In this episode of Better Cell Phone Videos, Adam covers how best to frame and compose your shot to best draw in your audience. Follow these tips to greatly improve the look of your videos!
Equipment mentioned/used in this video:
Tripod setup for cell phones: https://amzn.to/2xjeYvP
LED Light: https://amzn.to/3bg9ZKU
Rode VideoMic NTG: https://amzn.to/2JTMjQx
Hey guys, Adam here with more tips on effective cell phone videos. These videos have been getting awesome feedback from my Facebook followers and friends, which is super exciting! Last video we talked about the importance of good lighting and how best to expose your shot. Next we’re talking a little about framing and composition.
First step we want to discuss is video orientation. We’re seeing more and more people shoot in vertical with video, and that makes most videographers cry a little on this inside. If fact, for a long time we called the issue vertical video syndrome and there was a serious push-back to the new trend. I like to think I’m a little more open minded and do thing there’s a time and place for both. For platforms like TikTok and maybe even Instagram or Facebook Stories, Vertical may be the way to go, but it’s commonly agreed that having a horizontal orientation looks more professional and better planned. Also, it’s easier to add more details into the frame when shooting this way, so that is what I recommend for vlog-style selfie videos.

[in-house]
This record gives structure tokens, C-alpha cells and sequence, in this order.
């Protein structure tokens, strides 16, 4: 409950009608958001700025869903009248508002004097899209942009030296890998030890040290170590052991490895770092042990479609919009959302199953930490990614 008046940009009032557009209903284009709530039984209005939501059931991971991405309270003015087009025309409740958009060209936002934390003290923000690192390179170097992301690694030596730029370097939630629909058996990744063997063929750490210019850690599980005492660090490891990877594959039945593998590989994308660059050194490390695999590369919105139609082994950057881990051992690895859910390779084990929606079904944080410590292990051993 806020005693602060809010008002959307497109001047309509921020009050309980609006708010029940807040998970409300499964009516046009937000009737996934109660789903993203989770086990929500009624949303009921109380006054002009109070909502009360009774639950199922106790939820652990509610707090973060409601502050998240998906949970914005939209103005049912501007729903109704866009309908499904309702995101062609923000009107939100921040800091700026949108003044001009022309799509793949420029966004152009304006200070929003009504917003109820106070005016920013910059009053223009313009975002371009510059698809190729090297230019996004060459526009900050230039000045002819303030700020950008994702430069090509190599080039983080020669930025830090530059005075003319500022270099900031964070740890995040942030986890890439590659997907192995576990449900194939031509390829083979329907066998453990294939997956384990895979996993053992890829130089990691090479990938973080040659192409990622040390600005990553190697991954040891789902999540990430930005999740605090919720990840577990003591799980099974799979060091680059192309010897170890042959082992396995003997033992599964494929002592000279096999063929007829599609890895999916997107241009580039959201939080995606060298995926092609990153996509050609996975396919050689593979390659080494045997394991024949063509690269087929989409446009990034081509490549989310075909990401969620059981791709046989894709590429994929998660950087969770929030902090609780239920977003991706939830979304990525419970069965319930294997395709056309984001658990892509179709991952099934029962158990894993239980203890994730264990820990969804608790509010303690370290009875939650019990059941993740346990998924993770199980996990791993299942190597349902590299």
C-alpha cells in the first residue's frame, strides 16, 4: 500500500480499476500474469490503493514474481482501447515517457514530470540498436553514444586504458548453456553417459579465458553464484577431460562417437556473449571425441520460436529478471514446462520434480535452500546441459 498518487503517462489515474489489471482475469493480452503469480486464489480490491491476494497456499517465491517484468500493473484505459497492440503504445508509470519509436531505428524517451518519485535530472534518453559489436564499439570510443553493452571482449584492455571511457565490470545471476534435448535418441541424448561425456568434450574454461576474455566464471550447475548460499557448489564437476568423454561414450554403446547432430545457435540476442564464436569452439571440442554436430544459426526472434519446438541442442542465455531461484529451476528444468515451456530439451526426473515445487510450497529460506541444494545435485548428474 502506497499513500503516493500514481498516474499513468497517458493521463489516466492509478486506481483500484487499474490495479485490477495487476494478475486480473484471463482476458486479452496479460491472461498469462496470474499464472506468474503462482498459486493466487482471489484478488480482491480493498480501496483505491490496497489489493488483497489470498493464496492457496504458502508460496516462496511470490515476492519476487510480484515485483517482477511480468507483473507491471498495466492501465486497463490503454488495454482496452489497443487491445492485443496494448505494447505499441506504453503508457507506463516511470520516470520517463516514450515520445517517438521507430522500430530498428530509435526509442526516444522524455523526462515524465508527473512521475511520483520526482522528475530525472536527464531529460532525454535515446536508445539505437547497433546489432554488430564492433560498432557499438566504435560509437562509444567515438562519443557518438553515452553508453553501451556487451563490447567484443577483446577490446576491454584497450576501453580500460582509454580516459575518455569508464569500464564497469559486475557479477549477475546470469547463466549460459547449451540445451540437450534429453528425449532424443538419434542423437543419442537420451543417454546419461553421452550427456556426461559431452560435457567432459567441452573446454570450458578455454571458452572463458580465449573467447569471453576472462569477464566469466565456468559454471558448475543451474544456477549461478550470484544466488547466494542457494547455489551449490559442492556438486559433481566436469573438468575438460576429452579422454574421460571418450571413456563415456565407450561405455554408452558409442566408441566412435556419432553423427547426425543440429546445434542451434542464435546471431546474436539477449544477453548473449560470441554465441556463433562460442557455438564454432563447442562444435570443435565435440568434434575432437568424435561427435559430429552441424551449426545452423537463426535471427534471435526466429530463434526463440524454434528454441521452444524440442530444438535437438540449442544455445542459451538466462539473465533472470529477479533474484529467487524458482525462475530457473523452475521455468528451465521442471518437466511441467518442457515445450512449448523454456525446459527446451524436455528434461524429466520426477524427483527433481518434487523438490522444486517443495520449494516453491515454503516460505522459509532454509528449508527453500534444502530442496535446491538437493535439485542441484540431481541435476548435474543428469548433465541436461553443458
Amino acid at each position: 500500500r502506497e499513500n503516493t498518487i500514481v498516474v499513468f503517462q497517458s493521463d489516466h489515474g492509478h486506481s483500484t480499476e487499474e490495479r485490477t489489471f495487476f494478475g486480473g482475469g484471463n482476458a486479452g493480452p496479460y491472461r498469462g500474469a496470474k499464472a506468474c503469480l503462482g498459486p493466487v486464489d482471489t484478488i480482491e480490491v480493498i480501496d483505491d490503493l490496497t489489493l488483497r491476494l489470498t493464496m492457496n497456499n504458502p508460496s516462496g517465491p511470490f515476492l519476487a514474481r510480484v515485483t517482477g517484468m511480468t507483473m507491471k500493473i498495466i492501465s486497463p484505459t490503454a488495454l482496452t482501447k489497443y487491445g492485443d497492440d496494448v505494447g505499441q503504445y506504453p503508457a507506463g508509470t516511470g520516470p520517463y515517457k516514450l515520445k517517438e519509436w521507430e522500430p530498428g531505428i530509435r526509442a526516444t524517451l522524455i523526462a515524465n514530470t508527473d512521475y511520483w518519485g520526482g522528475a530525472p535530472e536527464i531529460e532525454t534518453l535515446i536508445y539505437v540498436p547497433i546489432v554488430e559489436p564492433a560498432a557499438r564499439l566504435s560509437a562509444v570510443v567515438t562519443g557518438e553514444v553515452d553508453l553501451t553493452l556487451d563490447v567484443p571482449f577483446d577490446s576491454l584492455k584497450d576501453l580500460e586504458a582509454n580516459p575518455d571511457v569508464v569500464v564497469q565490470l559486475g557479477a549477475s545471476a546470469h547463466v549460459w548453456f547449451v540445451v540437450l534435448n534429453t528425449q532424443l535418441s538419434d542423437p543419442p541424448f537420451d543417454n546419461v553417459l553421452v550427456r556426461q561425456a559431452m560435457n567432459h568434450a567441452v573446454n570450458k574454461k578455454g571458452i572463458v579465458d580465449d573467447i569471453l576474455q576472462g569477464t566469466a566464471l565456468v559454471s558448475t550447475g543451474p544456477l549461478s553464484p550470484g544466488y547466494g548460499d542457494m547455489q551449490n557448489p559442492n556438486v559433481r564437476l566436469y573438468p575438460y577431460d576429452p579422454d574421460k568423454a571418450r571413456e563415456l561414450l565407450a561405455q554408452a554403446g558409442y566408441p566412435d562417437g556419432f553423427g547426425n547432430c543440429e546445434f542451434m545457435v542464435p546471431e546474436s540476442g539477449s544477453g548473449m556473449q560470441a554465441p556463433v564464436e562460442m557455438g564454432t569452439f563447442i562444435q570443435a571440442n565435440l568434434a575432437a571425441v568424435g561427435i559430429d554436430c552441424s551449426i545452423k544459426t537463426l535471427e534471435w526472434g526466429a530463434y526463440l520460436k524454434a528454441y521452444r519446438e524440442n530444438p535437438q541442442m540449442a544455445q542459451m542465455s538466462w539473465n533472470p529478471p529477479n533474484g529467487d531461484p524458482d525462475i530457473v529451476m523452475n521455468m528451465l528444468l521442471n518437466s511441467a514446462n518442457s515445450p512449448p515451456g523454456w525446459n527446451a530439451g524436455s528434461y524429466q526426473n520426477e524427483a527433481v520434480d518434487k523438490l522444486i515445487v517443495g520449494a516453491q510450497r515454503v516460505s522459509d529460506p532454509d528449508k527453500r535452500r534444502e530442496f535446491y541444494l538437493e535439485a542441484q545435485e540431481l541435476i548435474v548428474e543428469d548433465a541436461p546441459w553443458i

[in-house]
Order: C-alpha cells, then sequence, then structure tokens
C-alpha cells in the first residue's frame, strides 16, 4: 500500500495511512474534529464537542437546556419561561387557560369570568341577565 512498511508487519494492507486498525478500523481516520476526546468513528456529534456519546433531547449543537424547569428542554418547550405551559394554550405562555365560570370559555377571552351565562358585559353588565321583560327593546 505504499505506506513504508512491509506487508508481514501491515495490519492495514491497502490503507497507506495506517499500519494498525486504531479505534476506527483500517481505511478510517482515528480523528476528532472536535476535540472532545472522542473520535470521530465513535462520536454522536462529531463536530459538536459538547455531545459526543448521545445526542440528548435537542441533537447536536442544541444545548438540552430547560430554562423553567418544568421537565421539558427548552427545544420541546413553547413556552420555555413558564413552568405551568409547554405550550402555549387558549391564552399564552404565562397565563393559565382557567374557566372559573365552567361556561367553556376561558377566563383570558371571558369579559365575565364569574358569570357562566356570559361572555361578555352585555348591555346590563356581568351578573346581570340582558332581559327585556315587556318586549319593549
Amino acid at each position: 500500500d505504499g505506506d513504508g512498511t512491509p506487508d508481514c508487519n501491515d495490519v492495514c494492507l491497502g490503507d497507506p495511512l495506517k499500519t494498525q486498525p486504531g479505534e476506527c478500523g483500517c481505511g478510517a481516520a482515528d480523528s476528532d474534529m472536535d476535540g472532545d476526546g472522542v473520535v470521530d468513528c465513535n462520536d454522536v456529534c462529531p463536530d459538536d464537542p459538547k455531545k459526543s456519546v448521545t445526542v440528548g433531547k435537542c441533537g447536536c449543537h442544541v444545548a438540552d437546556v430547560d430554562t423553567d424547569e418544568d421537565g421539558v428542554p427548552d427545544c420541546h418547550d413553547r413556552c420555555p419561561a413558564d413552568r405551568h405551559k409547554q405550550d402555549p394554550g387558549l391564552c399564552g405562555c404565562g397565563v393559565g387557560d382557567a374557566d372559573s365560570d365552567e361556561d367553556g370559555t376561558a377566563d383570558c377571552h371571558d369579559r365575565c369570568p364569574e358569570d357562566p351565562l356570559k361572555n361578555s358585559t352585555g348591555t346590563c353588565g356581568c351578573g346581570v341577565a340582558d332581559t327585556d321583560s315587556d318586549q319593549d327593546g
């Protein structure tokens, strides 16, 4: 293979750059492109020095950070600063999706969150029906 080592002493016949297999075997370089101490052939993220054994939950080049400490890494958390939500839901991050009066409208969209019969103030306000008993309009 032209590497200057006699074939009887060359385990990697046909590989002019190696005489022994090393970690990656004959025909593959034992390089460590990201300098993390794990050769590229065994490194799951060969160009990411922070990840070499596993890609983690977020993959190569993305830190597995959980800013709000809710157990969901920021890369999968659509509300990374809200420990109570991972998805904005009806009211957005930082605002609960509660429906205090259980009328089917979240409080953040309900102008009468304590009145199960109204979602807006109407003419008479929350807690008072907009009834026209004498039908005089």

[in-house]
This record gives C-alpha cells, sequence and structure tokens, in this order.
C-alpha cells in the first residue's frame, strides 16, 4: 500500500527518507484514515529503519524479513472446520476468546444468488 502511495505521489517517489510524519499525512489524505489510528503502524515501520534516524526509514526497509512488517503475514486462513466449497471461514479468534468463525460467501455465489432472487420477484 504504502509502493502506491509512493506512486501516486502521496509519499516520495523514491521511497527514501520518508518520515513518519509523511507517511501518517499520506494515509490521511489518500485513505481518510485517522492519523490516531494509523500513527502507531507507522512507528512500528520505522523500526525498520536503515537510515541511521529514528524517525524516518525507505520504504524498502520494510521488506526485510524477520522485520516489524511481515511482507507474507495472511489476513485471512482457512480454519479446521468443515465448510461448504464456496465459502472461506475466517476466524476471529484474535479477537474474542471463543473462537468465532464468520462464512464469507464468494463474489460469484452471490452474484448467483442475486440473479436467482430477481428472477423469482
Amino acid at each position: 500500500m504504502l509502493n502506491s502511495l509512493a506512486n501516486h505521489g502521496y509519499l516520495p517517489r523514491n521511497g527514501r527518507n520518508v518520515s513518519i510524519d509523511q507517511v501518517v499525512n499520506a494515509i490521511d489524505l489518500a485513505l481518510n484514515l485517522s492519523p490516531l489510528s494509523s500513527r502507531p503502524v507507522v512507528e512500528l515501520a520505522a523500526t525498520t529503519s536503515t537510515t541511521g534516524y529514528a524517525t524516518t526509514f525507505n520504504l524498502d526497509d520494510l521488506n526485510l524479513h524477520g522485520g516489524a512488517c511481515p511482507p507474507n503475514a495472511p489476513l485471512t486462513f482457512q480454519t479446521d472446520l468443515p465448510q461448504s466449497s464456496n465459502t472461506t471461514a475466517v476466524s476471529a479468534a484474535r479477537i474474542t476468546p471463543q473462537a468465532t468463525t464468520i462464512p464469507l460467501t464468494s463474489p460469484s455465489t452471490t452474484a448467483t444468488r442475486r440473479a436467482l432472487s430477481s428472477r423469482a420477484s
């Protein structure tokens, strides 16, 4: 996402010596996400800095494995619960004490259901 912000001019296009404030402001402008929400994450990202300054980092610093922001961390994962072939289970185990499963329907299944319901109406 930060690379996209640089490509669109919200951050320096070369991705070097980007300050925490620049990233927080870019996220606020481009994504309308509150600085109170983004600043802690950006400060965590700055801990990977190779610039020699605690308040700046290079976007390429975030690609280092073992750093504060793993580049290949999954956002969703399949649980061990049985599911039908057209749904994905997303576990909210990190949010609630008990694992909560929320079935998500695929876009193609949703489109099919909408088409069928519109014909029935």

Next step is the rule of thirds. This is one of the most basic rules in photography and videography. It says that objects of important should sit on the let or right third of the frame. Simple imagine you have your image sliced in three parts. Put the object of importance on one of those slices, and make sure that the direction of your focus, ie your posture, is focused towards the OTHER third. Not the edge of frame, as that’s just awkward and seems like you’re about to fall off of the video. Because we have a little more freedom with cell phone videos, I’d recommend just doing your best to stay between the two thirds.
Both of these rules are een easier to follow if you have a tripod and a phone mount, so you can take little time to set up your shot, and then focus specifically on your message and not worry about how you’re holding your phone.
Next tip I have is very important, and that is to look into the camera lens! Trust me, even if it’s not blatantly obvious that you’re looking at yourself, people will connect better when your attention is directly on them. If you have a lot of trouble keeping your attention on the lens, you might consider covering your screen or putting a ring protector over your lens to help you remember. You could even record with your back camera, which can be slightly difficult because you can’t check your status, but if it works, typically that camera is better quality anyway.
Lastly, clean up your workspace! Close your closet door, clean up last night’s dinner, and give the kids a pop-tart, as anyone watching your videos will be easily distracted by unnecessary things, especially if they’re moving in the background. In movies, we’re trained to pay attention to every detail. Every object and detail is placed there for a very specific reason. So if you have clothes hanging out of your hamper and a dog vomiting in your vent register, people are going to notice. So take a minute before recording and clean up your space! People may not immediately thank you for it, but it does make a big difference and viewers will more easily focus on your message.
Check back soon for the next part where we talk about content, length, and quantity! Hope you found this helpful! If so, give it a like and share with someone who could also benefit from some killer tips! See you next time!
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